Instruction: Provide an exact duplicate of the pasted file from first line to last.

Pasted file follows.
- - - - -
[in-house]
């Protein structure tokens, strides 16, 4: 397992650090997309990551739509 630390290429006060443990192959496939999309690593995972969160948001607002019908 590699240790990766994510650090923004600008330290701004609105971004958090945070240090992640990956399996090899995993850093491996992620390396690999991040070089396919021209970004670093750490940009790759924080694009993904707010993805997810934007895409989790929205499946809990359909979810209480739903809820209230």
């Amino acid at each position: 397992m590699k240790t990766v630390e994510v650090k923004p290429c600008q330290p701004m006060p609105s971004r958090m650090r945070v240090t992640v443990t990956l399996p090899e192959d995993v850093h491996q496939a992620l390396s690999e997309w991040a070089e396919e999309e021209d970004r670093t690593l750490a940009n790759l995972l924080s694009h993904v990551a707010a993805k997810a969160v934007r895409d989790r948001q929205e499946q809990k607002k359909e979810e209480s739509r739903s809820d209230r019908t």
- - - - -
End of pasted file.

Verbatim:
[in-house]
């Protein structure tokens, strides 16, 4: 397992650090997309990551739509 630390290429006060443990192959496939999309690593995972969160948001607002019908 590699240790990766994510650090923004600008330290701004609105971004958090945070240090992640990956399996090899995993850093491996992620390396690999991040070089396919021209970004670093750490940009790759924080694009993904707010993805997810934007895409989790929205499946809990359909979810209480739903809820209230």
């Amino acid at each position: 397992m590699k240790t990766v630390e994510v650090k923004p290429c600008q330290p701004m006060p609105s971004r958090m650090r945070v240090t992640v443990t990956l399996p090899e192959d995993v850093h491996q496939a992620l390396s690999e997309w991040a070089e396919e999309e021209d970004r670093t690593l750490a940009n790759l995972l924080s694009h993904v990551a707010a993805k997810a969160v934007r895409d989790r948001q929205e499946q809990k607002k359909e979810e209480s739509r739903s809820d209230r019908t």